Idris Elba stars in "Luther." (Lawrence K. Ho / Los Angeles…)
In the opening scene of "Luther," the new British crime show, Det. John Luther is chasing a suspect into an abandoned multi-story building. As the suspect slips and hangs by his fingers over the building's edge begging for help, Luther extracts the location of his latest victim. But will he pull him to safety or just let him fall?
The six-part series, which debuted earlier this month on BBC America, seemingly treads a familiar path. Luther is a brilliant but troubled detective haunted by personal demons, driven to unorthodox even vigilante style justice. But what makes this British entry into the cop-gone-rogue genre so compelling is the central performance of Idris Elba as Luther, whom American audiences first discovered as the centrifugal drug lord Russell "Stringer" Bell in "The Wire."
"I like this character because he is completely unapologetic. He has no problem going after the bad guys with all his might and his brawn," says the British born actor. The murderer's identity is known from the start of each episode and it's up to Luther to dissect the puzzle. Elba agrees that some of the crimes portrayed are pretty grisly, such as the serial killer who first drains the blood from his victims and a cop killer urged on by an abusive father. "It can't be run-of-the-mill crimes. You need to elevate the shock value so Luther's approach is warranted," says Elba.
The series, created and written by suspense novelist Neil Cross, is not merely a "how to catch 'em" Colombo-style procedural but also a study in complicated relationships in which friends become foes and a killer becomes an ally. "I think what's refreshing about Luther is watching these characters slightly magnified from real life but steeped in emotion and tragedy," says Elba.
"We wanted someone pretty special to play Luther," says Cross. "Idris invested the role with whole new levels of complexity — channels of rage, tenderness and vulnerability — and made it utterly his own."
In person Elba cuts an imposing presence as he strides through the lobby of a West Hollywood hotel looking for an outside perch for an interview and a smoke (although he doesn't immediately light up because he feels it would be impolite). He is far more laid back than his screen persona and exhibits an easy relaxed charm. "I do miss being able to go to the pub after a long day and have a pint and chat," he says. "It's better than any fancy soiree you can go to here."
Americans are frequently surprised by his strong East London accent, he notes. "I get that 'Whoa, you're English!' " he says, laughing. "It throws them for a while but I think people are getting used to it, especially now they are seeing me in different roles."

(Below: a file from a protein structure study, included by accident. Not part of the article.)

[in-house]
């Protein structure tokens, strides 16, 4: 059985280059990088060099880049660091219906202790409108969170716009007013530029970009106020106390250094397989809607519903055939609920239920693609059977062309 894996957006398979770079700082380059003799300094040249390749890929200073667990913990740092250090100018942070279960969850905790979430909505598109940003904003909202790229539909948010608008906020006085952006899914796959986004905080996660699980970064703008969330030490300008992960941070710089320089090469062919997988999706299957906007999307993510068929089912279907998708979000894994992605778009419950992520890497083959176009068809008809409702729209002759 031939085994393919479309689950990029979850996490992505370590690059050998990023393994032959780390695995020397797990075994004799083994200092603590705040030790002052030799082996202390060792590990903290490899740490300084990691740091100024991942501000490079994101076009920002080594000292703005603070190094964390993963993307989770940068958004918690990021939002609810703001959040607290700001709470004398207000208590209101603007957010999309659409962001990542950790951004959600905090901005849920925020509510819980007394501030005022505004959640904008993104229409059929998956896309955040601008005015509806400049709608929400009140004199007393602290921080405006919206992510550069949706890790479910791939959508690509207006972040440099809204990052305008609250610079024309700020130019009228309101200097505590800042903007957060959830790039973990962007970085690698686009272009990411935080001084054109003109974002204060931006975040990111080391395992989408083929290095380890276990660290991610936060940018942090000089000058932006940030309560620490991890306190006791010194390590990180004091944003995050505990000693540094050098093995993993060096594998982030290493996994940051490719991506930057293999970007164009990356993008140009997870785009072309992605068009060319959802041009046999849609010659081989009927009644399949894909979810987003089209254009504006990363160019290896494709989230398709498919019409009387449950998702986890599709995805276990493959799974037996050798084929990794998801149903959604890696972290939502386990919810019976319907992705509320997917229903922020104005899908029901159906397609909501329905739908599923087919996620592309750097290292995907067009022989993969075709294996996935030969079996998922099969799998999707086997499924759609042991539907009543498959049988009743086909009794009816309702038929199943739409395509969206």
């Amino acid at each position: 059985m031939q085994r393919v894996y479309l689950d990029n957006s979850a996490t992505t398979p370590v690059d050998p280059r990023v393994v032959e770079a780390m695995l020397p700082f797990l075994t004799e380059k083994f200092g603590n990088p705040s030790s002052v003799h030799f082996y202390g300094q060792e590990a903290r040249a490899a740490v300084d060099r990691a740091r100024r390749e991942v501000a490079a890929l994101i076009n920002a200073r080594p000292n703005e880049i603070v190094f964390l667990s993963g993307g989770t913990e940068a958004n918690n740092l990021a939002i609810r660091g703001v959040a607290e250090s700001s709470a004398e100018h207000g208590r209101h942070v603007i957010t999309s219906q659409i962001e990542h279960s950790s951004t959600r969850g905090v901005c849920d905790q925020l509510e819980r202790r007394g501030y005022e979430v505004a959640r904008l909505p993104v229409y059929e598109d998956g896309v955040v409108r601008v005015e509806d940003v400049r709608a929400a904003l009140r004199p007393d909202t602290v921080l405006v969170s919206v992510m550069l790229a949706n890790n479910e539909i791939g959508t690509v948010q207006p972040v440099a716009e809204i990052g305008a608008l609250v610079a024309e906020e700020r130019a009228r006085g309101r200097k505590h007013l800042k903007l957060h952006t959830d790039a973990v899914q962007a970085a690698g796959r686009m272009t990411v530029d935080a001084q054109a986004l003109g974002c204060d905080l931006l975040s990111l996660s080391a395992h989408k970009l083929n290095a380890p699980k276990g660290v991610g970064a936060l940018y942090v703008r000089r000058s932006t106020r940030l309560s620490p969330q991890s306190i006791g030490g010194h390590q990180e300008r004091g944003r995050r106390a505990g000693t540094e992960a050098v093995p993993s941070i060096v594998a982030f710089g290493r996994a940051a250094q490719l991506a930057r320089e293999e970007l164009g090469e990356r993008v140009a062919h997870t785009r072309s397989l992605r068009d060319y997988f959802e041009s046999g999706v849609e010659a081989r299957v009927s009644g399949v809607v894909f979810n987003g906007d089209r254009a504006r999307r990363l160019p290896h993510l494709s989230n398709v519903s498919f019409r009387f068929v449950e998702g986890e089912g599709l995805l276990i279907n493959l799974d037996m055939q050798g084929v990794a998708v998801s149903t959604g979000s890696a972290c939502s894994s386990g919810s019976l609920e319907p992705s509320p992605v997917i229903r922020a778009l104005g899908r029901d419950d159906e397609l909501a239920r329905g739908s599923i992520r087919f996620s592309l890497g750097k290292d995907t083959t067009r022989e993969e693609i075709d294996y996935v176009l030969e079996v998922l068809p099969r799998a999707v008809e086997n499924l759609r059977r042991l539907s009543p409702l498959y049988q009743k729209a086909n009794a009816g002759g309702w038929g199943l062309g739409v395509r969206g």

He attributes his acting ambitions to "single child syndrome," which brought him from a working-class immigrant home in Hackney, London (his father is from Sierra Leone and his mother is from Ghana) stateside 12 years ago. "By the time I was in my 20s I was getting plenty of TV work. I wasn't famous but I was recognizable. Everyone thought I was crazy to move here, but I could see the glass ceiling for me in England and I wanted more," he says.
But it was four years of unemployment before landing the plum role of Stringer Bell in "The Wire." "In that time I was absorbing the culture, learning the accent and really understanding how to bring these kinds of characters to life so when I got Stringer I was so ready," he says. "It was like, give me a chance to rip this apart."
"Luther" has been a homecoming for the 38-year-old actor. "I was long forgotten in England," he says. "People had seen 'The Wire,' but many didn't realize that I was actually British. I'm so grateful that I am not hearing cries of Stringer Bell anymore on the streets of London. I'm hearing Luther."
With "Luther," BBC America is ramping up its presence. "We want to be known for edgy drama," says Perry Simon, the newly appointed general manager, channels, BBC Worldwide America. "And the fact that we have a lead actor familiar to American audiences makes 'Luther' a great focus for us."
American audiences recently glimpsed the lighter side of Elba when he played the no-nonsense boss Charles Miner to Steve Carell's Michael Scott in "The Office" (a role he may reprise later in the season.) He also became the hot romantic figure in the life of Laura Linney's cancer-stricken character Cathy in Showtime's "The Big C," playing a seductive maintenance man at the school where she teaches.
"We had a great time working together and I so appreciated Idris' easy manner and sense of humor," says Linney, speaking from New York. "He was always relaxed and generous and I loved acting with him."
Elba, who is returning to London to film a second season of "Luther," is also preparing to take on a movie role as forensic psychologist Alex Cross in a reboot of James Paterson's bestselling thrillers. The role was originally played by Morgan Freeman in "Along Came the Spider" and "Kiss the Girls."
"To play that character would be amazing," he says, finally reaching for his cigarettes. "I'm still trying to get my head around it."